Just over 10-weeks in and new City Manager Grace Leung is already well-versed on a wide variety of Newport Beach topics, as she proved during a presentation at a community forum this week.
Leung discussed a number of local issues, current city work, and proposed projects, during the monthly Speak Up Newport meeting on Wednesday. About 75 people filled the friend’s room at the library to hear her speech.
Leung, who started on Sept. 4, reflected on her time so far in Newport Beach, calling it a “whirlwind.”
“It’s a really high-performing, well-managed city,” she said. “I feel a weight of responsibility to make sure it continues.”
It’s a lot to take in, she noted, and there is still a lot to learn, but staff, Council members, and residents have all been very helpful, she added.
She still has a lot to learn, she noted, including dealing with the harbor and airport.
“We have a little bit of everything in this community,” Leung said.
Her initial focus has been on effective and transparent communication, trust and teamwork in the organizational culture, and setting priorities, being strategic and proactive versus reactive.
“There’s a lot challenging issues to deal with and we need to think creatively and innovatively,” Leung said.
Leung noted several residential development projects either proposed or in discussions, including the controversial Koll Center Residences.
The 260-condominium project was set to be heard at a Planning Commission meeting, but was postponed and rescheduled due to an unscheduled vacancy on the Commission. Leung explained that the City Council is scheduled to fill the open spot on Nov. 27, so, if that happens, the project likely will return to the Commission in early 2019.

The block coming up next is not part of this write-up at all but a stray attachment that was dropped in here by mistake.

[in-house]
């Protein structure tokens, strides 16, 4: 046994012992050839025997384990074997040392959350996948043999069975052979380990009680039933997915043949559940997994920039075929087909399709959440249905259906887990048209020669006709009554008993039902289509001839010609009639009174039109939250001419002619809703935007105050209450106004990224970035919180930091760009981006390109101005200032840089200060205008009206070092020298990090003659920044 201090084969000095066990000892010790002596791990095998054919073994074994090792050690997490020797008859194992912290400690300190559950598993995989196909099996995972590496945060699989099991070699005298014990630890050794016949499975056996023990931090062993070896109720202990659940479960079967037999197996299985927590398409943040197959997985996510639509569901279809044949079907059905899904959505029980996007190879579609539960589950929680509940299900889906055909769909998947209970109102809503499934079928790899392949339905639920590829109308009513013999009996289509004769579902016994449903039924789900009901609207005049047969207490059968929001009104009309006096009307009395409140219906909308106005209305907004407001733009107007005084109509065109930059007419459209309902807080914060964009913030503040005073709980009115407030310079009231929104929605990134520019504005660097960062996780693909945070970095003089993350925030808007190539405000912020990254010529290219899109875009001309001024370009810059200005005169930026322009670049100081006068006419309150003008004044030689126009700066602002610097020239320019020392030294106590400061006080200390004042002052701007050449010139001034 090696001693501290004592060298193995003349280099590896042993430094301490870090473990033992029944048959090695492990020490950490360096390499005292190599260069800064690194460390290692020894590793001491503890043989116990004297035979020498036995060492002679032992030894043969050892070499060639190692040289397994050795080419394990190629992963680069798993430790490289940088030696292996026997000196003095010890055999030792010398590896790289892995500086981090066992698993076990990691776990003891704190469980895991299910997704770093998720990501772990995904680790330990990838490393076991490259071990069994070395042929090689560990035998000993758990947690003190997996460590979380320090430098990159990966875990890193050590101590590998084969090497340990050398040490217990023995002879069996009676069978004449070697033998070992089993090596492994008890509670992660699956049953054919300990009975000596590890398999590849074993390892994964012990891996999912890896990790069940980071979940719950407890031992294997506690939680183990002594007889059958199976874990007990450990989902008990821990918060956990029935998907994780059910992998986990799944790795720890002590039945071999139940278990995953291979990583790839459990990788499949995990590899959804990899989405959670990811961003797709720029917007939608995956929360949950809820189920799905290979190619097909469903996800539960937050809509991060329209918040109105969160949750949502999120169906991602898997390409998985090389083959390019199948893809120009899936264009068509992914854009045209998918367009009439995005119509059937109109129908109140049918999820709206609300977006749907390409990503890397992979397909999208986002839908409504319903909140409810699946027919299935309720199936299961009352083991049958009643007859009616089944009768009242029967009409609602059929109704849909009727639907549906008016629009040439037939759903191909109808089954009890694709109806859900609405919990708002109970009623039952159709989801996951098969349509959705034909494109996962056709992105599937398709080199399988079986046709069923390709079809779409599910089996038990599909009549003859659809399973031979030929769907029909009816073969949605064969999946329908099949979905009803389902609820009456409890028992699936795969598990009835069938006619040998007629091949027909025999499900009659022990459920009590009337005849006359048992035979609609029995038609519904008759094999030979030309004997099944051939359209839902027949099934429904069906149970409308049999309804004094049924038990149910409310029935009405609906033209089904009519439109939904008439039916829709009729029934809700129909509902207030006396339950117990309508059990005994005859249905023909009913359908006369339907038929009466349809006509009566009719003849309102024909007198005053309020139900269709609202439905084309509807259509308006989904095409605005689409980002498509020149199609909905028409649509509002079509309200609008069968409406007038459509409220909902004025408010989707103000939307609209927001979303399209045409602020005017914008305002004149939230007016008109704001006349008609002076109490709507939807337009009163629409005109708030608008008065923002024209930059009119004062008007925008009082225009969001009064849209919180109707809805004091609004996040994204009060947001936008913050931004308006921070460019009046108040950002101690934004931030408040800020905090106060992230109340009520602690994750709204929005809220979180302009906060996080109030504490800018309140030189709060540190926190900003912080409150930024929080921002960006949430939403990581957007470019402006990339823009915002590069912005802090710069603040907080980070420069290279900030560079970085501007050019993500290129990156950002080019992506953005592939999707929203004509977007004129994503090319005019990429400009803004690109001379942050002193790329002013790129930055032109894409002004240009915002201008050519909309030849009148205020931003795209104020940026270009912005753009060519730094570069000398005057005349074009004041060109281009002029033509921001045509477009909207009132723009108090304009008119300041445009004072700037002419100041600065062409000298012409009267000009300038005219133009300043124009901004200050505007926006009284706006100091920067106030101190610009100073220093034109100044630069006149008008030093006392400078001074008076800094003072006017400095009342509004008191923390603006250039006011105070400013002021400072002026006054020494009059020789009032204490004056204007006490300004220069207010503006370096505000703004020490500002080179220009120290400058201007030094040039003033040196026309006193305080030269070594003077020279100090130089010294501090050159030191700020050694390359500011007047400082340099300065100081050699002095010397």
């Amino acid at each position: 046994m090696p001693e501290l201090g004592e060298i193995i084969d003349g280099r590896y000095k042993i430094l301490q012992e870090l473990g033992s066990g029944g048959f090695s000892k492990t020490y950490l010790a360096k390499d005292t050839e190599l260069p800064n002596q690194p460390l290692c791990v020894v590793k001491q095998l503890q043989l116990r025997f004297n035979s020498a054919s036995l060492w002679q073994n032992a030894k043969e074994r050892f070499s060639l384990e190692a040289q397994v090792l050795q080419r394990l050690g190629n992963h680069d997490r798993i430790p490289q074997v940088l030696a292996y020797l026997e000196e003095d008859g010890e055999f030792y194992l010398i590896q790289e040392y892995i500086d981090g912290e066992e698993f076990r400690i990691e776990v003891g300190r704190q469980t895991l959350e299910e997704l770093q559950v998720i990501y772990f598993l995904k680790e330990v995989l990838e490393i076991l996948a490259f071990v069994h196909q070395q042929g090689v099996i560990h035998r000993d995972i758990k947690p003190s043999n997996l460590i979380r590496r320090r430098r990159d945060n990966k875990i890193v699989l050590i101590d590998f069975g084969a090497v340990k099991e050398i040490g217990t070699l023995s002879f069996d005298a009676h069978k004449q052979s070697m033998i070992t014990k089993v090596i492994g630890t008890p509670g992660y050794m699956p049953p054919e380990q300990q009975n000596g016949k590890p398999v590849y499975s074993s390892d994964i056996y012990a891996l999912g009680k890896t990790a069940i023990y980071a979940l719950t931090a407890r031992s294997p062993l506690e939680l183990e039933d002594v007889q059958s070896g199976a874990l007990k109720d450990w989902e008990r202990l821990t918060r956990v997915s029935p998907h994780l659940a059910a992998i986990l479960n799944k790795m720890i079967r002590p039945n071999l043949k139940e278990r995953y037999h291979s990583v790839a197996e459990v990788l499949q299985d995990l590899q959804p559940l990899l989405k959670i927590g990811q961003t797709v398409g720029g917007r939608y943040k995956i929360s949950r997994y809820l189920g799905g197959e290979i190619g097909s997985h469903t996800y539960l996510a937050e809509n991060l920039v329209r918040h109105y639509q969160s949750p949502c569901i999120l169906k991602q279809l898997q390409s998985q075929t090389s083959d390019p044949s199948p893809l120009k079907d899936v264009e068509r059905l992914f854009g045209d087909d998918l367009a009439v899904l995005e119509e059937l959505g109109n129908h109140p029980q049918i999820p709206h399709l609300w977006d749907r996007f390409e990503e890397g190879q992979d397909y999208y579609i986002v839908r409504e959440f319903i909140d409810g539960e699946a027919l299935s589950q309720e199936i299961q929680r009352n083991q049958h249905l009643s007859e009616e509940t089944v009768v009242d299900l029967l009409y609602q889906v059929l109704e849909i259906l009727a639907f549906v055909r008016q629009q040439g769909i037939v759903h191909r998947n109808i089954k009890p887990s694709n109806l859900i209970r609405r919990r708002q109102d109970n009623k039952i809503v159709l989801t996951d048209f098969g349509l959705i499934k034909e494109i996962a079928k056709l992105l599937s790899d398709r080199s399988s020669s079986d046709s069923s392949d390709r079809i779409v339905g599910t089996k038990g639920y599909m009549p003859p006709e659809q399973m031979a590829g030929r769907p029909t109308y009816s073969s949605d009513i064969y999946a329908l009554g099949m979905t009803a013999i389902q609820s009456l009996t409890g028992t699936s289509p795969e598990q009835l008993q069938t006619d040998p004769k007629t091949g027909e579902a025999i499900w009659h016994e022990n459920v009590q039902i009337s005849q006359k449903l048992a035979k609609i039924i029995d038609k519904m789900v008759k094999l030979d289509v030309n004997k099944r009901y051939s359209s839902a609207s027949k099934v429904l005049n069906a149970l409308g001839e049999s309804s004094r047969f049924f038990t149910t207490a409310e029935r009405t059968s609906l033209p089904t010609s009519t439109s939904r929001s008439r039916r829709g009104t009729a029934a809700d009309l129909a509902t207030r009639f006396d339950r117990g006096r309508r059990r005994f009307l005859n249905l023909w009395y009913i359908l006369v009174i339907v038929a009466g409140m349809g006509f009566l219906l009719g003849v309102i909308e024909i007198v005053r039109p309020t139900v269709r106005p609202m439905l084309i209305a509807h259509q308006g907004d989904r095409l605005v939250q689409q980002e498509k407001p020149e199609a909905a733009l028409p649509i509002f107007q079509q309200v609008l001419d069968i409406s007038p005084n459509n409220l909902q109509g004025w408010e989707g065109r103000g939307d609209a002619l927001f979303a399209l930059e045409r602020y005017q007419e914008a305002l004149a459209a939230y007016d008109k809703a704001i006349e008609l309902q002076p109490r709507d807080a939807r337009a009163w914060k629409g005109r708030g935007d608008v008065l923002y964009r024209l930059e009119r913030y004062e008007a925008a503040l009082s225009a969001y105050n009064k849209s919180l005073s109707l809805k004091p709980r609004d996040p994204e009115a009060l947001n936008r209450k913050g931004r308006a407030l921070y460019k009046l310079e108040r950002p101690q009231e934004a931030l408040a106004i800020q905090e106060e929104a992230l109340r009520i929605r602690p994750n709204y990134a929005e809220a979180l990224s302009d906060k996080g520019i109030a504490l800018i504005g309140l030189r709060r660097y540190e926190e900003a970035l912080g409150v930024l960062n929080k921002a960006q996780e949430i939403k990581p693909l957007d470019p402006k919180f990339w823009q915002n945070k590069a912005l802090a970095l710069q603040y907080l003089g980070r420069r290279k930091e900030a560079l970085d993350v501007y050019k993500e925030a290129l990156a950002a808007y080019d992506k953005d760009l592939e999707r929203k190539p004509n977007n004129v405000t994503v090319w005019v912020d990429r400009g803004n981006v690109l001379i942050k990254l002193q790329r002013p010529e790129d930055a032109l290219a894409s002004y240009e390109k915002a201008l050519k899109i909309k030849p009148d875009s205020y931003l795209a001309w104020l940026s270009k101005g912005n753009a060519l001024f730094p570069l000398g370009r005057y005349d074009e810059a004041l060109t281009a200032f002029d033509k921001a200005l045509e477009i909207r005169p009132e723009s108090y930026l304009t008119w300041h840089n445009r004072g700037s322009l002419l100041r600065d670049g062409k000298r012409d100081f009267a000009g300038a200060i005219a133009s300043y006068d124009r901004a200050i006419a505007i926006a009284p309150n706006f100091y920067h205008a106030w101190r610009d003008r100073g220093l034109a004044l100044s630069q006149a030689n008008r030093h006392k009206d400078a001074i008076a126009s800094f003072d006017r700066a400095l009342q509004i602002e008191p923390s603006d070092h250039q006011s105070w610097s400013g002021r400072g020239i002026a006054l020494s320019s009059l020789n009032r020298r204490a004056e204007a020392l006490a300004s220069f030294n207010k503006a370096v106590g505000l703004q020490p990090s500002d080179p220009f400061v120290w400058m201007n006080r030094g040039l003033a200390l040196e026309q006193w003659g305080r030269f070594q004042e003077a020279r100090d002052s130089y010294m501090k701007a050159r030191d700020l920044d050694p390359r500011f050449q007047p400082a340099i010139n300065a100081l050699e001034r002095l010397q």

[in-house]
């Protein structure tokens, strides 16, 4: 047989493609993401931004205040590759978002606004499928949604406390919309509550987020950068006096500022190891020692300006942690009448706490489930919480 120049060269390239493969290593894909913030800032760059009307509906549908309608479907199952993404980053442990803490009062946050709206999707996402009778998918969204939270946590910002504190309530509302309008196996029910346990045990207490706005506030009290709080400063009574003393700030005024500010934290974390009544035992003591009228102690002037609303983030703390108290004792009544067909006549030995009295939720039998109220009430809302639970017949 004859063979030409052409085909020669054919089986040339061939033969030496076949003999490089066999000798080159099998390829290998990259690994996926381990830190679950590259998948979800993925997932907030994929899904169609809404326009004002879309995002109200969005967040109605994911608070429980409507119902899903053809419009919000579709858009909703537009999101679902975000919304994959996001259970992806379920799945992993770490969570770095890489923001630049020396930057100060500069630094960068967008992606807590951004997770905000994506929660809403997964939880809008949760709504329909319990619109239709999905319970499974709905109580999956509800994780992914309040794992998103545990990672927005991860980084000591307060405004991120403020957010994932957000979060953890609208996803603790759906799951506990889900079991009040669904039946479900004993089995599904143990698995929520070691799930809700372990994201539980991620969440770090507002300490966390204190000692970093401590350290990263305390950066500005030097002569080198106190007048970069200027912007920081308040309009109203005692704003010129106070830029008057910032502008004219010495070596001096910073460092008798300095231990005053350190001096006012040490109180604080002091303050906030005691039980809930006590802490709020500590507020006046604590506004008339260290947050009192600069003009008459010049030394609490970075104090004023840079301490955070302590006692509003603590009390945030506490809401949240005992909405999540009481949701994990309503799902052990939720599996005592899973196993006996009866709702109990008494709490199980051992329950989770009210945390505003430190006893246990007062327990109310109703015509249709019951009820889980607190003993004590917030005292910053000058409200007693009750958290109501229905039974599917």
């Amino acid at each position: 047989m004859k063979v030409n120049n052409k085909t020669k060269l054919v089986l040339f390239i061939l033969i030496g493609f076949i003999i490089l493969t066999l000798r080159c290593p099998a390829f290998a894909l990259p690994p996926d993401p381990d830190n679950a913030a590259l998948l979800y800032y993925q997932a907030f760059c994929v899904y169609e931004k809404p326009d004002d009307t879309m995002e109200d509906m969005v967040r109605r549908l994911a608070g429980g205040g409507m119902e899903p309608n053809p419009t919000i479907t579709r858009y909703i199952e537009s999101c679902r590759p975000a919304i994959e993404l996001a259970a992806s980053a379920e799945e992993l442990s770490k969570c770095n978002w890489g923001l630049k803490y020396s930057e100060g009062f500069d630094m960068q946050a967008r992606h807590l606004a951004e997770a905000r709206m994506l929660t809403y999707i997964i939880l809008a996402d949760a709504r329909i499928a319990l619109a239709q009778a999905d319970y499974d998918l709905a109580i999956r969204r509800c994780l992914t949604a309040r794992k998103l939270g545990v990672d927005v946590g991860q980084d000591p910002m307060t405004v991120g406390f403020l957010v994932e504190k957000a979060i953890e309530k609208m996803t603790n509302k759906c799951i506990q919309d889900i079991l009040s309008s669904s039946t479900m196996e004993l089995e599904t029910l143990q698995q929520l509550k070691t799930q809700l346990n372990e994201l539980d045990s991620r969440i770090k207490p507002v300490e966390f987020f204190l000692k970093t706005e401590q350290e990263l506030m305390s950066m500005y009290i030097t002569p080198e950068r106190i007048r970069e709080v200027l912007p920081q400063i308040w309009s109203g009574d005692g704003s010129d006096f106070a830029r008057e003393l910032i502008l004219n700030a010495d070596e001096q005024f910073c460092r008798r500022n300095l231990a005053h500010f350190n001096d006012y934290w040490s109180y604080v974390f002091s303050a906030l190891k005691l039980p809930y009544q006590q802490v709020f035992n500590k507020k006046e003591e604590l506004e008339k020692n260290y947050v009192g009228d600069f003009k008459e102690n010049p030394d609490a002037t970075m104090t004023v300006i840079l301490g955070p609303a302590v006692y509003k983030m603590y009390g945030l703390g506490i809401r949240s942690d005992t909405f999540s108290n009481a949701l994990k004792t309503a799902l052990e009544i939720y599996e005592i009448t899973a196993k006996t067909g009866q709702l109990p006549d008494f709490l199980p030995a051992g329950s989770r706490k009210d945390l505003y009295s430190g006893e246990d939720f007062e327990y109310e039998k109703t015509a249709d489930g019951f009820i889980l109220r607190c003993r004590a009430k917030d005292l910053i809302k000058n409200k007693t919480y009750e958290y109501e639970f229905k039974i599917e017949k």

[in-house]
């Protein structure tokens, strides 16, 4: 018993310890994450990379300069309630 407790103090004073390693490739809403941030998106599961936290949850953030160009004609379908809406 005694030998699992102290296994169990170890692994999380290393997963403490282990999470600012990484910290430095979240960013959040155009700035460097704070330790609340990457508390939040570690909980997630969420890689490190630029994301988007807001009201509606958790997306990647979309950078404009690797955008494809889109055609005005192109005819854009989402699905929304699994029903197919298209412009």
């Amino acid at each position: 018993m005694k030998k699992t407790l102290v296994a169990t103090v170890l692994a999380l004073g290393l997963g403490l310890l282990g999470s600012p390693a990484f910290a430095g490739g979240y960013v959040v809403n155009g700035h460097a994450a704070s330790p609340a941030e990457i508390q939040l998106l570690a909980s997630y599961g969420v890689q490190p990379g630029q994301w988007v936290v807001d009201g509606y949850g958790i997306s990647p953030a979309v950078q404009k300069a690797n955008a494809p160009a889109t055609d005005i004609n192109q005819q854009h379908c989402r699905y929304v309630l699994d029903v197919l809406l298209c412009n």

She also discussed several senior living facilities proposed in Newport Beach: The Atrium, Harbor Pointe, and Vivante.
“There is certainly a demand with the aging population and the demographic,” she said.
Among the three she mentioned, a notable project is Vivante, a facility proposed for the former site of the former Orange County Museum of Art, where the controversial Museum House condominium tower was previously proposed. A new developer is proposing a “high-end, premium senior living” center, Leung explained.
Vivante is about a year away from Planning Commission review, she said.
She also mentioned the proposed library lecture hall, which is still in the very early conceptual phase, Leung explained.
Leung briefly spoke about the newly created Harbor Department.
The city took over management of the moorings last year. More recently in July, the city rearranged and merged harbor-related services, responsibilities, and positions, and created the new Harbor Operations Department.
Dennis Durgan has been filling the role of Harbormaster for the past year and a half, but when the departments merged a new permanent, full-time position was created. The city received 42 applications and interviewed a handful of finalists on Oct. 18.
“I’m very excited to say that we’re in the final stages of hiring a permanent harbormaster,” Leung said. “That will be good to have somebody on board that can build on the great work that’s been done so far.”
The city should be ready to announce “fairly soon,” she said.
Leung also went over some current issues, including the city finances.
“I know numbers, if nothing else,” she joked. “This is my comfort zone.”
The general fund revenue for the current fiscal year, which is just over $200 million. The top three revenue sources are property tax, sales tax, and the transient occupancy tax.
“We are on track with our budget,” Leung said.
Property tax, which represents about half of the general fund revenue, is a very stable source, she noted.
“There’s a very strong property tax base in Newport Beach,” Leung said.
Sales tax is about $34.6 million and the TOT is about $23 million.
“You want to see that diversity in your pie charts,” she said.
She also took time to address the city’s biggest expenditure, the unfunded pension, during her presentation.
Newport’s payment schedule and effort to pay down the pension costs is very aggressive, she noted. Employees are paying a “good share” of their pension, Leung added, about 12 to 13.5 percent, which is the highest in the county.
Leung also mentioned a number of other topics the city will be considering for the next budget, including service levels, homelessness resources, infrastructure rehabilitation, traffic safety, and enforcement.
She briefly spoke about the proposed pedestrian bridges at Sunset Ridge Park, the Lido Fire Station move, and the Corona del Mar fire station and library, currently under construction.